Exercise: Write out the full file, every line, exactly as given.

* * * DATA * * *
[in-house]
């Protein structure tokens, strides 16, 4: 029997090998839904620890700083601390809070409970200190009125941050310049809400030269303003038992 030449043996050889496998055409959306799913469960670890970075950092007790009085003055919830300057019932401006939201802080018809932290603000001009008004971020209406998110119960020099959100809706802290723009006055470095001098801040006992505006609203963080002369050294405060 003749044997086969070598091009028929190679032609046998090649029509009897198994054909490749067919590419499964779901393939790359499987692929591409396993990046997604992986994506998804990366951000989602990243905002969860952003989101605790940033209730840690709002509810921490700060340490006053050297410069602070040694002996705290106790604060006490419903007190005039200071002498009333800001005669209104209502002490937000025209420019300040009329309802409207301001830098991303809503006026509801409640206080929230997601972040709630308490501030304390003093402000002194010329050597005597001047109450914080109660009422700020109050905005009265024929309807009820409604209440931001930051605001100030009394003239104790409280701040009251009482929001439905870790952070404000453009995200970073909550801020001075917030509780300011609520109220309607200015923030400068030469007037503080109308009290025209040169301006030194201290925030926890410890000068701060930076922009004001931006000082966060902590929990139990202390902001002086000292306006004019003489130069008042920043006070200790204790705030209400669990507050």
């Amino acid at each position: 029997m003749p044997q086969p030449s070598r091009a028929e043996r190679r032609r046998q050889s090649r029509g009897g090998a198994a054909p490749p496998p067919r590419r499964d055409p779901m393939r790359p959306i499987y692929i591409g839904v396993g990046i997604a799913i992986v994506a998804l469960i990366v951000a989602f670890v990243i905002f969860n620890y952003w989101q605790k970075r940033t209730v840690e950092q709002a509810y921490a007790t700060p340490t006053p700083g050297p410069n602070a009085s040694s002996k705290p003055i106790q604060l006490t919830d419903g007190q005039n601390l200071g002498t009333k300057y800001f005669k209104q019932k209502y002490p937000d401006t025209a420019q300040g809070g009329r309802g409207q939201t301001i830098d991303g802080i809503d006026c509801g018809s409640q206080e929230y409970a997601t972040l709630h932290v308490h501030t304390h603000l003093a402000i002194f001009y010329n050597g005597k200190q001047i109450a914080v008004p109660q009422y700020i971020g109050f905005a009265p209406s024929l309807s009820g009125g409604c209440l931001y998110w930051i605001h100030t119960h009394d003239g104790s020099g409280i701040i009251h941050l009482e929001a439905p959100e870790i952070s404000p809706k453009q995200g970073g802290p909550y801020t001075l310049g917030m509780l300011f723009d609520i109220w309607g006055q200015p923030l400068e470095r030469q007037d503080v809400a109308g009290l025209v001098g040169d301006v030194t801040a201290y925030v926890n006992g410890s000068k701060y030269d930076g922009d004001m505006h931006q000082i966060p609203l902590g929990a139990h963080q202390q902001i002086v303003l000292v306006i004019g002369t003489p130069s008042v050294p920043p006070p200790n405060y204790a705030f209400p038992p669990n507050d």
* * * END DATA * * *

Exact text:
[in-house]
């Protein structure tokens, strides 16, 4: 029997090998839904620890700083601390809070409970200190009125941050310049809400030269303003038992 030449043996050889496998055409959306799913469960670890970075950092007790009085003055919830300057019932401006939201802080018809932290603000001009008004971020209406998110119960020099959100809706802290723009006055470095001098801040006992505006609203963080002369050294405060 003749044997086969070598091009028929190679032609046998090649029509009897198994054909490749067919590419499964779901393939790359499987692929591409396993990046997604992986994506998804990366951000989602990243905002969860952003989101605790940033209730840690709002509810921490700060340490006053050297410069602070040694002996705290106790604060006490419903007190005039200071002498009333800001005669209104209502002490937000025209420019300040009329309802409207301001830098991303809503006026509801409640206080929230997601972040709630308490501030304390003093402000002194010329050597005597001047109450914080109660009422700020109050905005009265024929309807009820409604209440931001930051605001100030009394003239104790409280701040009251009482929001439905870790952070404000453009995200970073909550801020001075917030509780300011609520109220309607200015923030400068030469007037503080109308009290025209040169301006030194201290925030926890410890000068701060930076922009004001931006000082966060902590929990139990202390902001002086000292306006004019003489130069008042920043006070200790204790705030209400669990507050």
């Amino acid at each position: 029997m003749p044997q086969p030449s070598r091009a028929e043996r190679r032609r046998q050889s090649r029509g009897g090998a198994a054909p490749p496998p067919r590419r499964d055409p779901m393939r790359p959306i499987y692929i591409g839904v396993g990046i997604a799913i992986v994506a998804l469960i990366v951000a989602f670890v990243i905002f969860n620890y952003w989101q605790k970075r940033t209730v840690e950092q709002a509810y921490a007790t700060p340490t006053p700083g050297p410069n602070a009085s040694s002996k705290p003055i106790q604060l006490t919830d419903g007190q005039n601390l200071g002498t009333k300057y800001f005669k209104q019932k209502y002490p937000d401006t025209a420019q300040g809070g009329r309802g409207q939201t301001i830098d991303g802080i809503d006026c509801g018809s409640q206080e929230y409970a997601t972040l709630h932290v308490h501030t304390h603000l003093a402000i002194f001009y010329n050597g005597k200190q001047i109450a914080v008004p109660q009422y700020i971020g109050f905005a009265p209406s024929l309807s009820g009125g409604c209440l931001y998110w930051i605001h100030t119960h009394d003239g104790s020099g409280i701040i009251h941050l009482e929001a439905p959100e870790i952070s404000p809706k453009q995200g970073g802290p909550y801020t001075l310049g917030m509780l300011f723009d609520i109220w309607g006055q200015p923030l400068e470095r030469q007037d503080v809400a109308g009290l025209v001098g040169d301006v030194t801040a201290y925030v926890n006992g410890s000068k701060y030269d930076g922009d004001m505006h931006q000082i966060p609203l902590g929990a139990h963080q202390q902001i002086v303003l000292v306006i004019g002369t003489p130069s008042v050294p920043p006070p200790n405060y204790a705030f209400p038992p669990n507050d």